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Nanna MacAulay is fascinated by cerebrospinal fluid: »We are really falling behind in the research«

People — Research has yet to shed light on many parts of the brain. Neurophysiologist Nanna MacAulay has identified the transport pathways for cerebrospinal fluid, and now a large grant is to help her learn more.

Who is she?

Nanna MacAulay is a neurophysiologist and a professor at the Department of Neuroscience at the University of Copenhagen. Before the end of 2023 she received DKK 20 million from the Lundbeck Foundation for a six-year research project.

»It’s quite an honour,« Nanna MacAulay says to the University Post when we catch up with her by phone.

»The grant is the ultimate seal of approval from Lundbeck. And it gives me the peace of mind to focus on research for six years, where I don’t have to think about applying for other grants and can concentrate on the most important things.«

Nanna MacAulay is a hot shot in her field. She specialises in the biological processes that control the production of cerebrospinal fluids in the brains of humans and mammals. She started out at the molecular level and gradually worked her way up to dealing with the cells in the brain. Now she is focusing on a narrow specialty: Cerebrospinal fluid. Build-up of fluid in the brain needs to be prevented in the case of, say, strokes and blood clots, according to Nanna MacAulay.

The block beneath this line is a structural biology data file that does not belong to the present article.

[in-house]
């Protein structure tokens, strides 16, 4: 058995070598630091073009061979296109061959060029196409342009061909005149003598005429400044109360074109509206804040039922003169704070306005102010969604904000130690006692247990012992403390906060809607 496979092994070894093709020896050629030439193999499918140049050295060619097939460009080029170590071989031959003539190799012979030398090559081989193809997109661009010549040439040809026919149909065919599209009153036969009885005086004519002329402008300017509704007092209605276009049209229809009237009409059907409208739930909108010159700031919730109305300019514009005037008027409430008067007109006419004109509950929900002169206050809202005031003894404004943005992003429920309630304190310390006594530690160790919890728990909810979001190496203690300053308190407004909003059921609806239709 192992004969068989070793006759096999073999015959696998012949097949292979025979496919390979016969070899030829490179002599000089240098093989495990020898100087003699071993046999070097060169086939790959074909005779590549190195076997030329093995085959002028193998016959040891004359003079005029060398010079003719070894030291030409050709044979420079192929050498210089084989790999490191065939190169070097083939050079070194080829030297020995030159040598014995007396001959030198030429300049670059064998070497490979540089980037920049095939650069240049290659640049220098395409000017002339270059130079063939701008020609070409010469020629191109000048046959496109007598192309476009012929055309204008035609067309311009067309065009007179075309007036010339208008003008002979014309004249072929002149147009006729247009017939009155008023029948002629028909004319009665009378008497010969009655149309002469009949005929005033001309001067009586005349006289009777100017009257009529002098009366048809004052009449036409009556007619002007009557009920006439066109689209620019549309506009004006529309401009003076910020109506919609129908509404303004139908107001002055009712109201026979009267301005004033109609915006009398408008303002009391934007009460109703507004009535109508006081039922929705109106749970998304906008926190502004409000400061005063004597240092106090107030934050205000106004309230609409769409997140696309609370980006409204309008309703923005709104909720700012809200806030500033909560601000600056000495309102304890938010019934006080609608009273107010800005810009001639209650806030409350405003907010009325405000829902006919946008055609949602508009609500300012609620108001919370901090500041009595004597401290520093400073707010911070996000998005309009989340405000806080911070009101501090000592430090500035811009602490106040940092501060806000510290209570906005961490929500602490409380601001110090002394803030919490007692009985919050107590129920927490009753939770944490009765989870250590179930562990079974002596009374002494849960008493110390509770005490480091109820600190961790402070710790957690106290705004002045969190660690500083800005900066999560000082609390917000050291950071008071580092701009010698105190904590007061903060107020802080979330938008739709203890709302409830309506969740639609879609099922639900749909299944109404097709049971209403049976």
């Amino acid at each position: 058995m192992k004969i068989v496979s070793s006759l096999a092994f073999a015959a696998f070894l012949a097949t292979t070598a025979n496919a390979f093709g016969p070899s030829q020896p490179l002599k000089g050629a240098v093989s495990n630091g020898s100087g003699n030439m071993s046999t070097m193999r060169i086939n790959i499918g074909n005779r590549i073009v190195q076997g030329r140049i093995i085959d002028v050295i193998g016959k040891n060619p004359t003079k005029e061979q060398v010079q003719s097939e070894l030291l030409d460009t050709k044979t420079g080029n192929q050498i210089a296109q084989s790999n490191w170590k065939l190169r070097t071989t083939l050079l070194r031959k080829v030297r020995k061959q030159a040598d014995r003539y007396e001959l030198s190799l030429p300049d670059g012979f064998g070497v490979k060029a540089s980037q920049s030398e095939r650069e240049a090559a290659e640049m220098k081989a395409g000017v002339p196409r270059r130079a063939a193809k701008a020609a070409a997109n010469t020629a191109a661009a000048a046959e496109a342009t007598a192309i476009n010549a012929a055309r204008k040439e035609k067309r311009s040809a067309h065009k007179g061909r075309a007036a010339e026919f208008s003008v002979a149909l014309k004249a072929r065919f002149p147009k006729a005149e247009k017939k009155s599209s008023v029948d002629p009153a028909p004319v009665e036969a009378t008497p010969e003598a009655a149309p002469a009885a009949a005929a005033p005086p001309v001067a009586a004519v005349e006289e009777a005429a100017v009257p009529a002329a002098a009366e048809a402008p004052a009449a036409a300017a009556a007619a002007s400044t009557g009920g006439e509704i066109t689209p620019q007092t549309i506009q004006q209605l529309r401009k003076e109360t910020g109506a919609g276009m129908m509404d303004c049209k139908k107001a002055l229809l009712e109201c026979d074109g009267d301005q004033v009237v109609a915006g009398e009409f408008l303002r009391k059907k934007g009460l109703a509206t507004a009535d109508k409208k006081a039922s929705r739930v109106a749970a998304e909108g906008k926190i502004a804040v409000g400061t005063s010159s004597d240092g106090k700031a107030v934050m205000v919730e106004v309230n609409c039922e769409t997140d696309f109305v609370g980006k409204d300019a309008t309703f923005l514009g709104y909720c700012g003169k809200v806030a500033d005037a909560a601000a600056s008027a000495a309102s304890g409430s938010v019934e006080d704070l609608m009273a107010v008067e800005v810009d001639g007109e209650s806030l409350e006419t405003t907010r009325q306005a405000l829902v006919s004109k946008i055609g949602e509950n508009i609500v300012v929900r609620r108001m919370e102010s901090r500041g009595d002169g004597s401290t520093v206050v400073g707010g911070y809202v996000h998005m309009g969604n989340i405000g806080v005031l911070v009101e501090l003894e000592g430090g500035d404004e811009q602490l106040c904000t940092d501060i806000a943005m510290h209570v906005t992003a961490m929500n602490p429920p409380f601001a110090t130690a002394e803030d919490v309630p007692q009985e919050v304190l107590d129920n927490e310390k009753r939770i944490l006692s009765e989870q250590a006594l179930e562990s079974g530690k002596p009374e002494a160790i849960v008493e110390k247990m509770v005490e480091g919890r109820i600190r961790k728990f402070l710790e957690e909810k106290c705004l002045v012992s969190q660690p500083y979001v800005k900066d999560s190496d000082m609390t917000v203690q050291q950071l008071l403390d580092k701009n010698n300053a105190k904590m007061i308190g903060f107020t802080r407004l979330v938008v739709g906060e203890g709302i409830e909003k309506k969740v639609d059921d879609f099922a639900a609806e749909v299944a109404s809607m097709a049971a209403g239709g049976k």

The brain is immersed in cerebrospinal fluid in the skull. You can be born with a build-up of fluid in your head, or you can get it in case of illness. Doctors nowadays remove the fluid using the same technique as a plumber. A tube via a hole in the skull sucks out the fluid-filled contents. The method has been used for over 55 years, but how does the fluid actually get into the brain tissue in the first place? This is one of the questions that concerns Nanna MacAulay and her research group.

»Through animal experiments we will try to gain a deeper understanding of things like the network processes that control the production of cerebrospinal fluid – also in connection with diseases. We hope to make progress, because we are really falling behind in the research when it comes to the medical treatment of a build-up of fluid in the head. Something that we technically call hydrocephalus,« says Nanna MacAulay. She adds that the molecular mechanisms that transport fluid in the brain and the regulatory elements that control them have not yet been scientifically mapped out.

Why should I know her?

It is not the first time Nanna MacAulay has made the headlines in science. She has a long record in terms of prizes and grants. She was previously awarded the Ministry of Higher Education and Science’s Elite Research Prize in 2006. In 2012 she got the Independent Research Fund Denmark’s starting grant for promising researchers, Sapere Aude. She also has an LF Scientific Enrichment Prize on her CV, which is awarded by the Lundbeck Foundation. The latter prize is given to a someone who takes – or has taken – the lead in ensuring diversity as a means to create important new results in research.

And Nanna MacAulay has a special focus on diversity:

»I’m looking forward to engaging in exciting research. And I look forward to working with different people who can approach issues from other angles than I can offer myself. I don’t have that much experience with the clinical aspect myself, so it’s very rewarding to work with clinicians.«

What else does she do?

Nanna MacAulay has been a professor at the University of Copenhagen since 2019 and is 51 years old.

She lives in Virum and has two twins aged 17, and one child aged 19. Her partner lives abroad, and when they are together, they go trail running and cross-country skiing, as she herself has been a competitive runner in her younger days.